Appointments are a good reason to leave the office on time. Having a 7:00 p.m. course at the gym or tickets to the theater will keep you from putting in extra hours at the office again. Plus, these plans can also be an opportunity to spend time with family or friends.
Next page: Climbing the ladder
Resolution #3: Climbing the Ladder
While the greatest share of Germans will be striving to balance their careers and private lives this year, receiving recognition for their work and climbing the corporate ladder are also important to many. You can take matters into your own hands to make sure your performance doesn’t go unnoticed.
The basis of any success is concentration, which itself requires peace of mind and the right timing. This is why you should avoid inserting tasks into random gaps in your schedule; save those times of day when your brain is at its best for activities that will require your thinking cap. If you have an office to yourself, close the door and turn off the phone. If you work in an open-plan office and can’t find peace and quiet, take your laptop and mull over difficult problems in an empty office or conference room. And remember – hands off your e-mail during these brainstorming sessions!
The good news is that working productively is a skill you can learn in increments. Always use the same workspace and time of day for your constructive work; your brain will store this routine and eventually start warming up on its own.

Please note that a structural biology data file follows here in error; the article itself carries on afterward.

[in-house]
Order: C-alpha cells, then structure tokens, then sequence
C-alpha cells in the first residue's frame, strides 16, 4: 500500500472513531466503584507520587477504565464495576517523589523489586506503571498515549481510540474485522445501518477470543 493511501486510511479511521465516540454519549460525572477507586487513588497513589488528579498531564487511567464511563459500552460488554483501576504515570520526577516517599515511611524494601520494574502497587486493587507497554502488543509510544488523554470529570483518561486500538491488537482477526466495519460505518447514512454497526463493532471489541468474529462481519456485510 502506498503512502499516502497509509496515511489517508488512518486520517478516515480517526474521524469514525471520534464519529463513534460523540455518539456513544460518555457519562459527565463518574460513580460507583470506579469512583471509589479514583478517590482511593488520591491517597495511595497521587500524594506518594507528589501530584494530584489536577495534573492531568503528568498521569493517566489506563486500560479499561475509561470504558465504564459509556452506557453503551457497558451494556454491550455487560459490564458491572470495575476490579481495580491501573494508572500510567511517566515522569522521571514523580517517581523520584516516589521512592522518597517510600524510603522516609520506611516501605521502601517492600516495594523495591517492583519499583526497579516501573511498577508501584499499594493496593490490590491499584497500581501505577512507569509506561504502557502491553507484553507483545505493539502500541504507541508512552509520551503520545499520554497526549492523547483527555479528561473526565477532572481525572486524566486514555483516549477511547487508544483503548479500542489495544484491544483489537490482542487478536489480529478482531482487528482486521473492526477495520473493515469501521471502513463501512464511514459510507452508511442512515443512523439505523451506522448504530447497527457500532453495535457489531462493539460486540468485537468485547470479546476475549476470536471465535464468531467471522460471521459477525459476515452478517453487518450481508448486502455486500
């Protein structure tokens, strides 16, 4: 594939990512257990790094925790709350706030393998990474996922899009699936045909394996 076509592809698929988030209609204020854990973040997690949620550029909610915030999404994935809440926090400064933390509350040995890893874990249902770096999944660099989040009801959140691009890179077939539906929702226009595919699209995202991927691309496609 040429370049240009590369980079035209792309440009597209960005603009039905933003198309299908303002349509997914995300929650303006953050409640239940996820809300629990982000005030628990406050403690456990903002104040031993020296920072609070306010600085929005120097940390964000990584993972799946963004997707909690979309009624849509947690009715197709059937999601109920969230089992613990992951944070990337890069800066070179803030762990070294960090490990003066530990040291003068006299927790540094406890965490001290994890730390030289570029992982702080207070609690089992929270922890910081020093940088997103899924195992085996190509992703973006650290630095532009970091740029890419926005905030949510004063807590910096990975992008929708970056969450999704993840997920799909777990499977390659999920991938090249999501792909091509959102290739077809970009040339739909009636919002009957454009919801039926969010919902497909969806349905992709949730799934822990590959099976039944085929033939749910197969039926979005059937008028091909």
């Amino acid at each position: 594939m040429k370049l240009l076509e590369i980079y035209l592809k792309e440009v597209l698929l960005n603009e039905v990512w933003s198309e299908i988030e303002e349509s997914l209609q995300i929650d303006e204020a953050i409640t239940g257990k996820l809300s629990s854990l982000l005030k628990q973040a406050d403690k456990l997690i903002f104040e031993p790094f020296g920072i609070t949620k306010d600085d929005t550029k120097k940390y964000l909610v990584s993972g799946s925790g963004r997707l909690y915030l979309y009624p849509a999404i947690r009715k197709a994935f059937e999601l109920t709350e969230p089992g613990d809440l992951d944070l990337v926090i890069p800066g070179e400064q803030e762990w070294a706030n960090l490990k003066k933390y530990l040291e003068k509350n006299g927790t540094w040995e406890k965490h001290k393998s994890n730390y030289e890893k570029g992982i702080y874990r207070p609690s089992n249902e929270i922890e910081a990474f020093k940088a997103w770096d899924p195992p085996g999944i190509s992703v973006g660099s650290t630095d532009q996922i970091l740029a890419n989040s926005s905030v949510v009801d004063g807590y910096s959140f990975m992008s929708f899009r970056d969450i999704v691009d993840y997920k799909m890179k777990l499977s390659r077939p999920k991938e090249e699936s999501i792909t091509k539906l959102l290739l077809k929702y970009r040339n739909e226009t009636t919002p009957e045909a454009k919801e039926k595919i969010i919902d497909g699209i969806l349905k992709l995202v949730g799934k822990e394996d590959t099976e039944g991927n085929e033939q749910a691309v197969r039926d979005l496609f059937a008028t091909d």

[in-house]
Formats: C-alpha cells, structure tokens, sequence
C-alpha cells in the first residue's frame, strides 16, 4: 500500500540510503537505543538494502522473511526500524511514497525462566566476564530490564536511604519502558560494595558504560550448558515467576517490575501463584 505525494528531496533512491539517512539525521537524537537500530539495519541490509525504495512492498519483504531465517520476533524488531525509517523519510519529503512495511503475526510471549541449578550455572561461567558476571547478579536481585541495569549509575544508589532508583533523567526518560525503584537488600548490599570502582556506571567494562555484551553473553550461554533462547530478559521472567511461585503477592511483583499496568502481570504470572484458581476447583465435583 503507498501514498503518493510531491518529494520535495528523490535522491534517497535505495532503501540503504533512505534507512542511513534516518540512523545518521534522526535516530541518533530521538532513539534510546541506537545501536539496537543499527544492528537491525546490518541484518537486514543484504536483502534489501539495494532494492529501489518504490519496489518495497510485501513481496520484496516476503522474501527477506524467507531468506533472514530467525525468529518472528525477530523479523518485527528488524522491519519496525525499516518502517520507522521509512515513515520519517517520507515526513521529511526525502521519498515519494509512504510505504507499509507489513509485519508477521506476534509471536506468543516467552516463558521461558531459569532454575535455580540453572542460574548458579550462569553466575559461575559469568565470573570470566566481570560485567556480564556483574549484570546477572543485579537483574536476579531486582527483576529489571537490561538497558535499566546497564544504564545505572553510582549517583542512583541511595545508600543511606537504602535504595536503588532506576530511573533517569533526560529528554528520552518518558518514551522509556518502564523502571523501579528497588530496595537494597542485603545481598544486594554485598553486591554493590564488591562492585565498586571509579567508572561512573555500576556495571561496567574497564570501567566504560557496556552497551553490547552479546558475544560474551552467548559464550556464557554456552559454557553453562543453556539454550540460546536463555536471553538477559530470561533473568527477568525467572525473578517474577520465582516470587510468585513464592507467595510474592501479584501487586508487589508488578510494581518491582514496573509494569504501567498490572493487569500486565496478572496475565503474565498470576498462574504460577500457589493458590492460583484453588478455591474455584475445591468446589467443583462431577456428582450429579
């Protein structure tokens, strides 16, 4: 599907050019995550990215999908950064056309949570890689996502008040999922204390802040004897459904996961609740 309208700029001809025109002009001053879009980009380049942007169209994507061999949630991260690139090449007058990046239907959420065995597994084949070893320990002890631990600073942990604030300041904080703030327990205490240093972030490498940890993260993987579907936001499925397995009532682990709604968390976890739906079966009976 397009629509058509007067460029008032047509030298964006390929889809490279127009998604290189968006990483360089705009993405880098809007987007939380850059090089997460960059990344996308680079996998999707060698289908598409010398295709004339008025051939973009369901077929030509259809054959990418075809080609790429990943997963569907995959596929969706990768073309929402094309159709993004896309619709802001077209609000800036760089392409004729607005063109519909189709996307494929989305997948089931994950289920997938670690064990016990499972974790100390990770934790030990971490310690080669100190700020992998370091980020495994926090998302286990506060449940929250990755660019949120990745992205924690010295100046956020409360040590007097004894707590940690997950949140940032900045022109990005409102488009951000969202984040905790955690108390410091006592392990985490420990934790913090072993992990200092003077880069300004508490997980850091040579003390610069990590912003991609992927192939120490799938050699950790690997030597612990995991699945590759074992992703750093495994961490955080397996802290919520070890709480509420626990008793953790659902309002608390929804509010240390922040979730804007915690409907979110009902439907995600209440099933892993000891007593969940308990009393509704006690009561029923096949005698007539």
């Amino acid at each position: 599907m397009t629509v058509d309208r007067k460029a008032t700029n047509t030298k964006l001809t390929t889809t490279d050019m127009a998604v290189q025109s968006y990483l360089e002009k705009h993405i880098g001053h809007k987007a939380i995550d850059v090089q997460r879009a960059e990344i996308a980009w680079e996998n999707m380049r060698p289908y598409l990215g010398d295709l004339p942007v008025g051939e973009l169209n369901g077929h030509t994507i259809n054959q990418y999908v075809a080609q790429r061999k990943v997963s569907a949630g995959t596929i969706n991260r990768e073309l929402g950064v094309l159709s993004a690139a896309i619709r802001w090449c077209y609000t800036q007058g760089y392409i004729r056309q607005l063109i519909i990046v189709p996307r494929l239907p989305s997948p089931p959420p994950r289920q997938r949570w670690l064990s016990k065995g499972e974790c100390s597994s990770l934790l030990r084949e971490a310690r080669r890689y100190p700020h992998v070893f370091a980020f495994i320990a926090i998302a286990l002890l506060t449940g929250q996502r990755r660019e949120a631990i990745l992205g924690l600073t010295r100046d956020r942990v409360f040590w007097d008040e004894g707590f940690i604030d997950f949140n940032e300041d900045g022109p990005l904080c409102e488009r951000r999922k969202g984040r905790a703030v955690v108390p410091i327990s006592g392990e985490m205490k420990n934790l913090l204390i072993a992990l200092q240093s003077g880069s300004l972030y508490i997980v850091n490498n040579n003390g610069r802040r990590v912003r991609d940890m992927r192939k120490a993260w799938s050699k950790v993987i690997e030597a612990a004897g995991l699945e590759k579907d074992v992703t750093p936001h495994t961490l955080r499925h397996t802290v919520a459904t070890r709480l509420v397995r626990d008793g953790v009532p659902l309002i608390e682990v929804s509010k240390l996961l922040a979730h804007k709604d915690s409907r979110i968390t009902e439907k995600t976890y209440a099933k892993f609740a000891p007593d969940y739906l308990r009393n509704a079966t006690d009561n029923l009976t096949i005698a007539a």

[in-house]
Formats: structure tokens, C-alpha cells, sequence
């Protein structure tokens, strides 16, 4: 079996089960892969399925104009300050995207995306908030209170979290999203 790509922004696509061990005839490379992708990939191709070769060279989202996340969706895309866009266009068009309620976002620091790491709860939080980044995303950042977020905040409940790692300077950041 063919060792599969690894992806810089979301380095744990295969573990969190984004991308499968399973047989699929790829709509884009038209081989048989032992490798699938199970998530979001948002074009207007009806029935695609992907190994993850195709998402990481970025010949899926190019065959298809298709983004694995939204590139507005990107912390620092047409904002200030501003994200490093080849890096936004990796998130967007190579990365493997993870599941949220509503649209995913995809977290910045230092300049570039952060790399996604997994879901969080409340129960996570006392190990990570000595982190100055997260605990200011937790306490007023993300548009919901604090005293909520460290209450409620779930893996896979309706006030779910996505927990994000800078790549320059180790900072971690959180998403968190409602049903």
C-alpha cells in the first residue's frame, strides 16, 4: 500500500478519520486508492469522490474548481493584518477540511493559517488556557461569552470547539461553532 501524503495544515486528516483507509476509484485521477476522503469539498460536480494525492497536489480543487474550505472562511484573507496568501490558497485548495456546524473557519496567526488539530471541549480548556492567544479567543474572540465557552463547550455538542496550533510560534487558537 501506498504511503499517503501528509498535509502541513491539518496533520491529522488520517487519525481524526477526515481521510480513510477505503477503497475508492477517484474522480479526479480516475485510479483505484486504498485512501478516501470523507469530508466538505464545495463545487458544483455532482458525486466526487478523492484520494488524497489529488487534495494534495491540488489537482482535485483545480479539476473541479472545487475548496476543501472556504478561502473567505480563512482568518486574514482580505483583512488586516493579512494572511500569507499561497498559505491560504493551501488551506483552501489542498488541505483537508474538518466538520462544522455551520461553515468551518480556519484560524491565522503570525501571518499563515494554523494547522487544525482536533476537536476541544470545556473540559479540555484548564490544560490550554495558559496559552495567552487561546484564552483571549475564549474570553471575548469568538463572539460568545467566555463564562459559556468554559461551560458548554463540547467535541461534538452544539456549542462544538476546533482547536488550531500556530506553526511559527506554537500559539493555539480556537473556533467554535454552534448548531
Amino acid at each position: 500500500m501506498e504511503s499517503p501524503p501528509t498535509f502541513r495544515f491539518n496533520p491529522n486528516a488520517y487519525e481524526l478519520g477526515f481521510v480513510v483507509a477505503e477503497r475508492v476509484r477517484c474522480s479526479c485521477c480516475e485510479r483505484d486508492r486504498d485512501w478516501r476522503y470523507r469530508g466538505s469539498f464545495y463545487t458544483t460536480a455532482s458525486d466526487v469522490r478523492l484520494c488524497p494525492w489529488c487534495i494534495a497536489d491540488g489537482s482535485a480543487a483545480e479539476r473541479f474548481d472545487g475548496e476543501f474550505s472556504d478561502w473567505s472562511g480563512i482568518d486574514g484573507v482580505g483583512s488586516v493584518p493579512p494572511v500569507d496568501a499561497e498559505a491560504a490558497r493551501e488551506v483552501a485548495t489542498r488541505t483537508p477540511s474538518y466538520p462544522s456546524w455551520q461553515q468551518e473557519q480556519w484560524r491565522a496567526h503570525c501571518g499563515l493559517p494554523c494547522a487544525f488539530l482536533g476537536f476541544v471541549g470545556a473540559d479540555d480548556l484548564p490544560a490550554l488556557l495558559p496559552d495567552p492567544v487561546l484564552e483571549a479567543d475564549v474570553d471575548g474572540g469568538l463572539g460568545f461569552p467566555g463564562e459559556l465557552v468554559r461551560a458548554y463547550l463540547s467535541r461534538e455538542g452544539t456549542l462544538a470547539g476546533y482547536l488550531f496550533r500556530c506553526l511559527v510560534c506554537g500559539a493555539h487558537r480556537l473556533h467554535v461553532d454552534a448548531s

Triggers and mini-escapes
You can augment this effect by setting triggers – making tea, listening to your favorite music, or performing breathing exercises to build up energy before every thinking session, for example.
That said, demanding projects sometimes leave you with only one recourse: getting out of the office. Talk with your manager and suggest starting a project as a trial balloon; set a schedule together and present the results and successes you’ve achieved while working from the comfort of your own home.
If home office is not an option, mini-escapes can also help. Grab your laptop and let your mind wander on a park bench, at a coffee shop, or in a library – unfamiliar working environments can get your creative juices flowing.
Next page: The ideal motivation
Resolution #4: The Ideal Motivation
If you want to get ahead in your career, you need one thing above all: a positive outlook. Remember, you’re not alone in wanting to have fun at work. Spend more time with motivated coworkers, such as on your lunch break.
Meanwhile, you can also be more constructive on your own. Instead of complaining about the way things are, think of what you can do to change them.
It’s also important to keep the results of your good work in mind. Your star will rise at the company, bringing that promotion or raise into reach; your level of happiness will increase as you learn new things.
When a manager or colleague pays you a compliment, savor their positive feedback rather than dismissing it as polite lip service. And don’t forget to dish out a little praise yourself; the smiles you’ll receive in return can be a great motivator!
You don’t have to be the office clown, but there’s also nothing wrong with joking around with your coworkers and sharing a good laugh now and then. Studies have shown that people who have fun are capable of coming up with more creative solutions, so the boss should have nothing against a lighthearted working atmosphere.
Next page: Fitness and relaxation
Resolutions #5-6: Fitness and Relaxation